Q: Our family schedule is pretty crazy, and it seems like we're all just getting busier. We're trying to make changes, but meanwhile I'm concerned about staying connected with our children in what little "free time" we have. What do you suggest?
Jim: Parenting can certainly be challenging, and it's easy to let the serious business fill every hollow. But sometimes you just have to know when to be playful.
I'll share a personal example. I came home from work one day just as my boys came dragging into the house from the backyard. Troy was limping and Trent had a black and blue mark emerging on his chin. "What happened?" I asked. Troy said, "Don't jump on the trampoline with Mom. She landed on my ankle." Then Trent said, "Her knee cracked me right in the jaw."
Obviously, that playtime didn't go so well, but believe it or not, it did have a positive outcome. First, it was a moment we all still laugh about. But more importantly, Jean's playfulness drew the boys closer to her. The bum ankle and sore jaw are long forgotten, but my boys will always remember their mom taking time out of her busy schedule to play with them.
That's a great reminder for every parent. The pressures of adult life can make us a little too serious sometimes. Be playful. Play board games, wrestle on the floor, throw the ball around. Find something your children like to do and join them. It'll deepen your relationship with them, and they'll see you as more than a disciplinarian or someone who cooks dinner and does the laundry. They'll see you as someone who really enjoys spending time with them whenever you can. And to a child, that equals feeling loved.
Q: Our son is 10 years old. Up to this point, I'll admit that we didn't give much thought to entertainment, since he was content with what we gave him. But now he's starting to develop his own interests and tastes, and we want to establish some reasonable guidelines. What are your thoughts?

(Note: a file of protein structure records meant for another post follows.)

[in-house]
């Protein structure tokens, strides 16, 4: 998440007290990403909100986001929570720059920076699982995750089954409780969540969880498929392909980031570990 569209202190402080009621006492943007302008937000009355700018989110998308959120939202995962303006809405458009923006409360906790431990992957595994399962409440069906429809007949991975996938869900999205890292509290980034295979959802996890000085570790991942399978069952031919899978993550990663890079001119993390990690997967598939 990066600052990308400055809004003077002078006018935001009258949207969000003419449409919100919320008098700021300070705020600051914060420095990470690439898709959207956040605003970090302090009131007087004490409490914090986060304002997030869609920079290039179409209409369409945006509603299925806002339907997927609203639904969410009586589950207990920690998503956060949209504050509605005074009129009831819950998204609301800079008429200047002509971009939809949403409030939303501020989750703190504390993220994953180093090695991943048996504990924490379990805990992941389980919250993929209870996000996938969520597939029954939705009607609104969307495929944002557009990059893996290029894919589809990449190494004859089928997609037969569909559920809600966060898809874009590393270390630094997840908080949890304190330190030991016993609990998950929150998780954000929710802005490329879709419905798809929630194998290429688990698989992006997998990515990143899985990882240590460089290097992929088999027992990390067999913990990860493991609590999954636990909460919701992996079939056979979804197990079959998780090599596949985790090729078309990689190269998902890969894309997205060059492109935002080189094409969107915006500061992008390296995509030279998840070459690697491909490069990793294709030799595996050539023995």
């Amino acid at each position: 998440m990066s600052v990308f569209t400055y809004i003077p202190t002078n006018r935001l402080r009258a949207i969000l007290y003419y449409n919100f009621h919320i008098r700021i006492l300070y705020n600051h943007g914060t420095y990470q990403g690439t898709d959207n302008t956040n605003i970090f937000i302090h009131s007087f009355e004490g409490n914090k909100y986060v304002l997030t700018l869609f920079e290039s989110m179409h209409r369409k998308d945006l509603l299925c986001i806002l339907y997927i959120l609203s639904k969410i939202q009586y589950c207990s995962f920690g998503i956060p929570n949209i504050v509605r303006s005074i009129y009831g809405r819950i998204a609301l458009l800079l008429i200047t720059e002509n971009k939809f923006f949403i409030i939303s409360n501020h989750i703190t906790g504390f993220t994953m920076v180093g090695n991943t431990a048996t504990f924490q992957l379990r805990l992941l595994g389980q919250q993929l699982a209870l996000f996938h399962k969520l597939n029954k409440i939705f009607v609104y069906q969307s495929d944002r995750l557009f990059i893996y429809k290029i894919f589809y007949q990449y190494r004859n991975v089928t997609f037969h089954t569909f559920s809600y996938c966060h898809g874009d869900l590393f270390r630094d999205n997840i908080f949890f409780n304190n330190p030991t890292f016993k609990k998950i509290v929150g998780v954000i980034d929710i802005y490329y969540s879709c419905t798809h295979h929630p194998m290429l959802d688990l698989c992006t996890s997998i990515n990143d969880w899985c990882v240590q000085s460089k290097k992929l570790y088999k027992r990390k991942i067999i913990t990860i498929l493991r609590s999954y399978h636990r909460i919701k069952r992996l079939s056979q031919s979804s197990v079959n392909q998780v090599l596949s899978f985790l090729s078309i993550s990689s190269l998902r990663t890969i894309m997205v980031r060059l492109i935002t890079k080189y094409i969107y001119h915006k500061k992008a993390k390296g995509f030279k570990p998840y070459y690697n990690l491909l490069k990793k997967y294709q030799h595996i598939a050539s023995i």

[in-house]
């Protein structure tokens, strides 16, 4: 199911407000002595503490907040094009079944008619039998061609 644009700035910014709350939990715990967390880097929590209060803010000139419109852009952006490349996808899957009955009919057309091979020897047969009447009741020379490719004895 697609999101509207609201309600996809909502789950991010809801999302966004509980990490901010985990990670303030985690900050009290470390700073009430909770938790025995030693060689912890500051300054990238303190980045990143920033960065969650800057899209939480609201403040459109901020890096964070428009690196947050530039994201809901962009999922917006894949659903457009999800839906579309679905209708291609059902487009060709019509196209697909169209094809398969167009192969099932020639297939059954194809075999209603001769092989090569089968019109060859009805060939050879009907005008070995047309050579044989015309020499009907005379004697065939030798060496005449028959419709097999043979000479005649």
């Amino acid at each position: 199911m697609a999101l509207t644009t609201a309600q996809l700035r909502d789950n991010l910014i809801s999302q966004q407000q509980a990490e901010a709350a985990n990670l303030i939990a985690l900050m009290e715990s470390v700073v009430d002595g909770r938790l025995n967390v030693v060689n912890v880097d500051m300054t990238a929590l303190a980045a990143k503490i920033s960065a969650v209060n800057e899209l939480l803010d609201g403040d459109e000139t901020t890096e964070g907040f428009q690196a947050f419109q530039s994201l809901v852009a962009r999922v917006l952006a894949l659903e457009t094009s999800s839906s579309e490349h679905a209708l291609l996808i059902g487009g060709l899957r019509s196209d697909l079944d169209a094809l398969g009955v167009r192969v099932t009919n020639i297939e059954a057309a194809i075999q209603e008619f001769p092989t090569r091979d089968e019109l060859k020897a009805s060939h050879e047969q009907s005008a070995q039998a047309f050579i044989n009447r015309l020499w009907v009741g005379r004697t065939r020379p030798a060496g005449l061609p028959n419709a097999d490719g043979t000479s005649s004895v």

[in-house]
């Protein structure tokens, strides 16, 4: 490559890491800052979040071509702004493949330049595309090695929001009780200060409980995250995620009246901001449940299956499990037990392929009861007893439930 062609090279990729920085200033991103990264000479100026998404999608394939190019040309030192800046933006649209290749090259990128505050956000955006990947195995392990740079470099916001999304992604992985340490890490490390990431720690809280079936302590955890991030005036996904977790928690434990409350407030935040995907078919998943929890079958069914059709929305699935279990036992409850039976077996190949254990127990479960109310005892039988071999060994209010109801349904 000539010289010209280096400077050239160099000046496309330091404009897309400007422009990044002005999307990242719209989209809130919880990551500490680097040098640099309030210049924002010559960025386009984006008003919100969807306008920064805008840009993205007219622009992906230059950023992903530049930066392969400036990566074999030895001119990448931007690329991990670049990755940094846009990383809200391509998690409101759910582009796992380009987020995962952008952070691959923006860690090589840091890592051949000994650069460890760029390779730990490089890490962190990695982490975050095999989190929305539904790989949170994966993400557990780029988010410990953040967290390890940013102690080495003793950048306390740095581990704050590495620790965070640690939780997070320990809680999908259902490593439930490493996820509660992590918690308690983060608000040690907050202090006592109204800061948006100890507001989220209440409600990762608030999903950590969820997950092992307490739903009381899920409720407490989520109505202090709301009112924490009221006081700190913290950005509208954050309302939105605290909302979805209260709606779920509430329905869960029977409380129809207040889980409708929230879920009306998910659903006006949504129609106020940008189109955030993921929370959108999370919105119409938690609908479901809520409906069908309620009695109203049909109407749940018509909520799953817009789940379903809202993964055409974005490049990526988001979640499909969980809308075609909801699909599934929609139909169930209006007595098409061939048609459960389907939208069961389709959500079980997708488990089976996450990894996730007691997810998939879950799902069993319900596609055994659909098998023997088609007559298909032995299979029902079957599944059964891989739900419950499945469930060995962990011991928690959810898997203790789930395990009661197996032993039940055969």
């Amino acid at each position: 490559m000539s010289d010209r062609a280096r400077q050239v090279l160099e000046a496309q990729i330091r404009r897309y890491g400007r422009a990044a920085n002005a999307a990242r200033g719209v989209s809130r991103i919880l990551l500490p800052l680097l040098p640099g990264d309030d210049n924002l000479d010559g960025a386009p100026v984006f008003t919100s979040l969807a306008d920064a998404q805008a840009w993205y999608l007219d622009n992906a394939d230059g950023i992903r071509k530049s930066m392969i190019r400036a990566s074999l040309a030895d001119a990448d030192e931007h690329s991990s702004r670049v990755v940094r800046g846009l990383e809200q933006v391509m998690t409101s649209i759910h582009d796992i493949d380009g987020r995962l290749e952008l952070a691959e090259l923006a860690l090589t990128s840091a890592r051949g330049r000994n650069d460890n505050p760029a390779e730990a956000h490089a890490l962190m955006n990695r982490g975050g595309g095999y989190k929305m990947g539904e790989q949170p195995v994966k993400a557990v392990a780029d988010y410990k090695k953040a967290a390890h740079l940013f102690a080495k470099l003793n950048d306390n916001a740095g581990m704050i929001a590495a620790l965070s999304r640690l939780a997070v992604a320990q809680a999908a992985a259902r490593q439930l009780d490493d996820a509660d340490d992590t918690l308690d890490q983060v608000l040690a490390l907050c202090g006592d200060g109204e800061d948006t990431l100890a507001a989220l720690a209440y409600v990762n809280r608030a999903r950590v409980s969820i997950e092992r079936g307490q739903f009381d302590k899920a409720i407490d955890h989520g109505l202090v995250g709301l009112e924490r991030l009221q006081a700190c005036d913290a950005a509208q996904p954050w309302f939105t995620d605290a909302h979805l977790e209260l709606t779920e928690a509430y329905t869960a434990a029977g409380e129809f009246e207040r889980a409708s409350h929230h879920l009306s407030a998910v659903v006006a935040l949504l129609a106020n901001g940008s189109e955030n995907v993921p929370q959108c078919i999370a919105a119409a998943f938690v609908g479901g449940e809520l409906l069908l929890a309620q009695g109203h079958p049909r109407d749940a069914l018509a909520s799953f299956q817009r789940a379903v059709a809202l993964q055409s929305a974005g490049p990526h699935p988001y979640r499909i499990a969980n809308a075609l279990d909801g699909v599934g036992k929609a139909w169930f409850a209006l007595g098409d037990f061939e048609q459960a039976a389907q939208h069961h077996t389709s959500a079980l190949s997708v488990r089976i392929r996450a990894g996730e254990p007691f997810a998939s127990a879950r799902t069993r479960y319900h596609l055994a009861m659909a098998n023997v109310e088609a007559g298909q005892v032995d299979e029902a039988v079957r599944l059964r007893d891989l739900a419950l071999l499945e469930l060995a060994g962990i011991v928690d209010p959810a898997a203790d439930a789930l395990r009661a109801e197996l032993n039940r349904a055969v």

Bob Waliszewski, Director, Plugged-In: The key is to avoid extremes. Many parents take an "all or nothing" approach, rather than teaching and reinforcing values on a case-by-case basis. These Moms and Dads tend to swing to one extreme or the other -- something that's easy to do.
The first extreme is permissiveness. Some parents seemingly can't say no to their children. They so much want to be liked by their kids that they seldom risk setting limits. They adopt an "anything goes" philosophy: No boundaries, everything is OK, do what you want. This approach leads to "indecent exposure" as children wander, aimless and wide-eyed, through the mire of the entertainment culture. We have to be parents who know how and when to say no.
The other extreme is legalism. Parents at this end of the spectrum rarely explain their decisions, but simply respond with a blanket "No." This type of parenting purports to be about safeguarding. It isn't. While this approach may simplify entertainment decisions, it also can breed rebellion. Human nature being what it is, at some point kids will want to sample "forbidden fruit" just because "everything" has been refused without context. That's why we also need to be parents who can say yes when it's warranted.
Neither of the extremes works. A discerning middle ground -- that not only articulates what (yes or no) but also why -- is the most reasonable and protective plan of action. Teaching discernment encourages balance, leads to critical thinking, bonds families, and gives tweens and teens life skills they'll carry throughout adulthood.
Jim Daly is a husband and father, an author, and president of Focus on the Family and host of the Focus on the Family radio program. Catch up with him at www.jimdalyblog.com or at www.facebook.com/DalyFocus.
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